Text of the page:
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About the Interaction Design Foundation
The Interaction Design Foundation – the IDF - is a ten year old transformative non-profit enterprise focused on educating, informing and stimulating the global design community. The organization has created a powerful cloud based publishing model, blending free courses and textbooks with an immersive web site and social media presence for thought leaders, students, authors, academia, design professionals, futurists and tech-challenged consumers.
As vertical market focused MOOC ("massive open online courses"), IDF provides anytime/anywhere "absolutely free" access to original courseware developed in collaboration with top tier Universities, Companies, Authors and Thought Leaders from Stanford, Cambridge, Harvard, MIT, SAP Labs, IBM Research, and such noted authors as: Clayton Christensen, Don Norman, Alan Dix, Steve Mann, Eric von Hippel and Tom Erickson.
Each day tens of thousands of students and professional designers of all kinds (product design, User Experience, software development, visual design, graphics) access and engage with IDF’s curated content in the form of courses, interactive text and video, TV channel, membership forums and global design events. The high-growth ten year old non-profit has been self-financed from day one, recently supported by a corporate sponsorship from SAP.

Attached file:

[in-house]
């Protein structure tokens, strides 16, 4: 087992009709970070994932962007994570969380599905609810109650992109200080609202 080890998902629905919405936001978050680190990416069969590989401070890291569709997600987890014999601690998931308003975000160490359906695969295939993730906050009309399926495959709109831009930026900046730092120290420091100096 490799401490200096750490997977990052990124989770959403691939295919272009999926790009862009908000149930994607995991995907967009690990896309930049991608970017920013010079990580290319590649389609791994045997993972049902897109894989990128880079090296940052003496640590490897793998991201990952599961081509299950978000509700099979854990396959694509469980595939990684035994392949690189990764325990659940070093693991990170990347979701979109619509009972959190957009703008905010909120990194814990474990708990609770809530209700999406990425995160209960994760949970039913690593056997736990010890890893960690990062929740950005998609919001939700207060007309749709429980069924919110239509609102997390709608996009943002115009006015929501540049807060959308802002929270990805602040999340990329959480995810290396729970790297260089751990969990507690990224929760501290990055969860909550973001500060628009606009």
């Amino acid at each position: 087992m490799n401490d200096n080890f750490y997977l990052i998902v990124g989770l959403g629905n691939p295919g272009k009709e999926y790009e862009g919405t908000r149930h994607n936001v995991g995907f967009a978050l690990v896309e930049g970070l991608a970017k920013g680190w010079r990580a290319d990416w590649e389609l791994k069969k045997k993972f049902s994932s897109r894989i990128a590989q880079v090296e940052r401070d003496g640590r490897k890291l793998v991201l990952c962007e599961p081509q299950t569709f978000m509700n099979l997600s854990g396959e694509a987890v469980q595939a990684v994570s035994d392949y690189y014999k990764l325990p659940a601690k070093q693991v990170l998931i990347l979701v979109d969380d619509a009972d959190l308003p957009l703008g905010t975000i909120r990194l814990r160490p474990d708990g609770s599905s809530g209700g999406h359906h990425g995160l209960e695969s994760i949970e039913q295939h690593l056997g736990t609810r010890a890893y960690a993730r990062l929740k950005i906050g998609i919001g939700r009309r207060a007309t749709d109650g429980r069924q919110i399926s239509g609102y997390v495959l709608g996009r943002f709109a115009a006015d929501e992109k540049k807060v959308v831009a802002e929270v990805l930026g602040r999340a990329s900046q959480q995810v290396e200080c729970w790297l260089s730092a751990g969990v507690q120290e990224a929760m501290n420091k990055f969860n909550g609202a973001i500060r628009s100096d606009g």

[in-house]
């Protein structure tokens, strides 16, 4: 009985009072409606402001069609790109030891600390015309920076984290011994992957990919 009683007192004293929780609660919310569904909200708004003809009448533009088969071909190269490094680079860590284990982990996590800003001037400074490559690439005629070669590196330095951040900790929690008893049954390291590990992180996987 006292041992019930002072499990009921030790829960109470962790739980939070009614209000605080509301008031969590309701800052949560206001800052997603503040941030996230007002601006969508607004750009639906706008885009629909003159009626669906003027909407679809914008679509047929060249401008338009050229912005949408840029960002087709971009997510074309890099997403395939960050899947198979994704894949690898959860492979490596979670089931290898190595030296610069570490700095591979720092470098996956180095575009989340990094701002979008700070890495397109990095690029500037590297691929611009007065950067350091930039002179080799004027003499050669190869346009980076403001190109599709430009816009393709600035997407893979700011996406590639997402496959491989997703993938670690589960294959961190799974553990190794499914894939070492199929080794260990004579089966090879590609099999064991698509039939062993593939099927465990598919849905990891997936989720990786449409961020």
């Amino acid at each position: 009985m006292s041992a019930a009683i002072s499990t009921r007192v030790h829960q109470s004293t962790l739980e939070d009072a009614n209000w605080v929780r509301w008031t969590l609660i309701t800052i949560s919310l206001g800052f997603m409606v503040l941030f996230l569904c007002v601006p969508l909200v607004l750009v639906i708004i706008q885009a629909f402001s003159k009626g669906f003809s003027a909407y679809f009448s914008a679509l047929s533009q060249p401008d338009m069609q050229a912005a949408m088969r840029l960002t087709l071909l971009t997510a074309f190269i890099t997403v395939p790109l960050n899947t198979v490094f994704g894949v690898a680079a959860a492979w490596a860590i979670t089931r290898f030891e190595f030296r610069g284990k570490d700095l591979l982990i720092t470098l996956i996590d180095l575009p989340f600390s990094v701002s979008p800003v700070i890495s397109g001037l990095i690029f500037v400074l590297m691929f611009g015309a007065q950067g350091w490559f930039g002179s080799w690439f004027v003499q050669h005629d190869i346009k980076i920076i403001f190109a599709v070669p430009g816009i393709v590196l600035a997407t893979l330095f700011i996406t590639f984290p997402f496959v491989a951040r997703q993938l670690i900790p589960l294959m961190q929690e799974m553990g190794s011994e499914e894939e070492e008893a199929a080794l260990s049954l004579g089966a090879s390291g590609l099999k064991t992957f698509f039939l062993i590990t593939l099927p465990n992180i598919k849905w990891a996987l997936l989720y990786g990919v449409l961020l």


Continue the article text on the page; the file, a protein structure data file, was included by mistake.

What do we do?
You deserve free access to educational materials - worth thousands of dollars - whether you are from New York or New Delhi. That's our mission!
In short, we do it as a labour of love and hope you will help us or join us !
The Executive Board and the founders
Some of the news outlets who have mentioned us
World’s Tech Elite Named to Interaction Design Board
A sketch by Bill Buxton inspired the computer touch-screen’s touch. An early copy of Don Norman’s Living with Complexity, a 2010 book about how well-designed devices can tame a complex world, made its way to Al Gore’s cluttered desk.
Today the Interaction Design Foundation, the IDF, has announced its new executive board. The executive board includes Norman; Buxton, Principal Researcher at Microsoft Research; Ken Friedman, professor and formerly dean of the Faculty of Design at Swinburne University, Australia; Michael Arent, vice president of user experience at SAP Business Objects; Olof Schybergson, founder and CEO of Fjord, a digital service design consultancy; Jonas Lowgren, a professor of interaction design at Sweden’s Malmo University; and Dan Rosenberg, a user experience executive, consultant and professor. All executive board members are serving gratis.
The foundation’s keystone project is Interaction-Design.org, a website that publishes free and open educational materials for students, industry leaders and individual tech designers. The present centerpiece of the IDF is the ever-expanding Encyclopedia of Human-Computer Interaction written by 100+ leading designers, Ivy League professors, CEOs, futurists and bestselling authors from across the high-tech universe. Currently the encyclopedia numbers 35 short textbooks or chapters which students, professors and professionals can assemble in any way they want in order to make their own individualized compendium.